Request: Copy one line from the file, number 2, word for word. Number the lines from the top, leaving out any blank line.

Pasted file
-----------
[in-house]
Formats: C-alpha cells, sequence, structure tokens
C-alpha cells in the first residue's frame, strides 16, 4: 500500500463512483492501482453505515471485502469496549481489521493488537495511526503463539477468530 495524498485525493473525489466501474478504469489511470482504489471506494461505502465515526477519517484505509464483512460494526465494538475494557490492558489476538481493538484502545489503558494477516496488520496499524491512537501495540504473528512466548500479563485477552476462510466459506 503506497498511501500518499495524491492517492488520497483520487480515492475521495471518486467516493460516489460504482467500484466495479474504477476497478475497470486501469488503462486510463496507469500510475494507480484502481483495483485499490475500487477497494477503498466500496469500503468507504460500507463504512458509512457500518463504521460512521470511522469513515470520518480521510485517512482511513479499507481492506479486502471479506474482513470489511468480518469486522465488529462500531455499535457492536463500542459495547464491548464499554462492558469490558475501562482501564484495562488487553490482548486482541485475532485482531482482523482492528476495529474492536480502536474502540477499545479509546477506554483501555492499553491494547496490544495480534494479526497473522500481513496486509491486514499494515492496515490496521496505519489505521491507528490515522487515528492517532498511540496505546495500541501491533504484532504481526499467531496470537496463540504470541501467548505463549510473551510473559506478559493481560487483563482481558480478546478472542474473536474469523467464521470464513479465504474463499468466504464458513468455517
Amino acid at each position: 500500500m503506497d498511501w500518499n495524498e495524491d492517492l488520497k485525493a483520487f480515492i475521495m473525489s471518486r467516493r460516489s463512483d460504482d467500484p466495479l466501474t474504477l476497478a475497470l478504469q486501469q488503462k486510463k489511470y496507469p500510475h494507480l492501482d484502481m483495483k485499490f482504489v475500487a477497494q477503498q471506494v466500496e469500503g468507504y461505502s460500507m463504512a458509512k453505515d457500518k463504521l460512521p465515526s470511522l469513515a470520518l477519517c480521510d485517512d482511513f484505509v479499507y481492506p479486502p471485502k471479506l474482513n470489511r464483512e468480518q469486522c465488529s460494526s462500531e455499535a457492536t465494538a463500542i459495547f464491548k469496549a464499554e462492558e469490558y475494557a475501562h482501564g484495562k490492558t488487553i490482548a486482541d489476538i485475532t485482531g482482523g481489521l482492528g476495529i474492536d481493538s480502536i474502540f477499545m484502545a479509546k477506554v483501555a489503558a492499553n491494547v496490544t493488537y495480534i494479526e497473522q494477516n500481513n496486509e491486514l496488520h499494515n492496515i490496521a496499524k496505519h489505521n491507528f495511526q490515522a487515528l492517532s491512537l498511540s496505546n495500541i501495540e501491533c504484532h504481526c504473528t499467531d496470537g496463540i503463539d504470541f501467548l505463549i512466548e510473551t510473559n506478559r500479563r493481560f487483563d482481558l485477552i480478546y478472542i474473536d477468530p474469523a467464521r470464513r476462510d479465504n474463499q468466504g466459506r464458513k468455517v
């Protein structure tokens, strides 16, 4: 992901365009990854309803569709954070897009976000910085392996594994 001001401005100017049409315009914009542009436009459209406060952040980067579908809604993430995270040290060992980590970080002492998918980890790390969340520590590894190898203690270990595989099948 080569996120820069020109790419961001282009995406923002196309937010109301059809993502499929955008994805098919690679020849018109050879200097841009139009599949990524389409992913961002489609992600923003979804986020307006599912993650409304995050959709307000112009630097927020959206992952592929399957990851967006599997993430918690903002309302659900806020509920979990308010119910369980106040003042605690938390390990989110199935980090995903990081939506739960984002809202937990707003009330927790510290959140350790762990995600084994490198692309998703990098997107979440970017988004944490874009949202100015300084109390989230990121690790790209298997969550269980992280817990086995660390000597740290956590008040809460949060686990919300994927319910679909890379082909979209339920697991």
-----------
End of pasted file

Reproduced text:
Formats: C-alpha cells, sequence, structure tokens